We came across this at a florist in Singapore. What does this tell us?
Some of our thoughts:
- Alipay and WeChat Pay are very present in Singapore – and many other cities in Southeast Asia Chinese tourists frequent.
- GrabPay is finally accepted at third parties. Technology-wise it is (relatively) not complicated but when do you scale up, risk & fraud become a huge issue.
- GrabPay seems to be acquiring merchants themselves – which makes sense during testing and early rollout phase, but will become very hard once you scale up.
- In comparison, Alipay and WeChat Pay use third parties: Uniweb & Fomo respectively. Third parties do all the legwork acquiring, setting up and managing merchants, in return for a certain percentage (usually lower than 0.5%) of the transaction value.
- That means, as a third party in Singapore in Singapore you need at least S$200 million transaction value to make S$1 million revenue. Hardly a sexy business.
- Alipay and WeChat Pay seem to have better execution – their stickers stick, while GrabPay’s doesn’t. OK you might argue sticky tape is used for the Alipay ‘sticker’, but still, it sticks, while GrabPay’s doesn’t.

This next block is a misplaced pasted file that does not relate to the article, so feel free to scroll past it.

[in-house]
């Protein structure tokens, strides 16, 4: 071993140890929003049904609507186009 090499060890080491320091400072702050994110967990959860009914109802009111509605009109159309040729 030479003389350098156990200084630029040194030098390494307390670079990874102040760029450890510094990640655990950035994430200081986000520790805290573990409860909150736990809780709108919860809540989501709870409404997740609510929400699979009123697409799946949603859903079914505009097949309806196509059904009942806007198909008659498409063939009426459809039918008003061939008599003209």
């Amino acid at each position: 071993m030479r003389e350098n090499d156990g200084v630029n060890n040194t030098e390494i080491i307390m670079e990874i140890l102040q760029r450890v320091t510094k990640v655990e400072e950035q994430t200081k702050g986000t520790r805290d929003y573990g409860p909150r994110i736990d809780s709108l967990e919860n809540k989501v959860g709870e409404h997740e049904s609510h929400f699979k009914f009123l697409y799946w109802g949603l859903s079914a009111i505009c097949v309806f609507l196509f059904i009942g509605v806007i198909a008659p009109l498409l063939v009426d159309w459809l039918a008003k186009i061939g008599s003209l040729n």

- Carrot is simply amazing – after so many (Perx, Sugar etc.) have proven that the model of standalone rewards applications in a relatively small, highly sophisticated consumer market doesn’t work, there are still people willing to step into this minezone. You might ask, why do miles – well, they are not independent, they are strongly attached to some powerful use cases with high frequency and/or high-value transactions.
Thanks for reading The Low Down (TLD), the blog by the team at Momentum Works. Got a different perspective or have a burning opinion to share? Let us know at [email protected].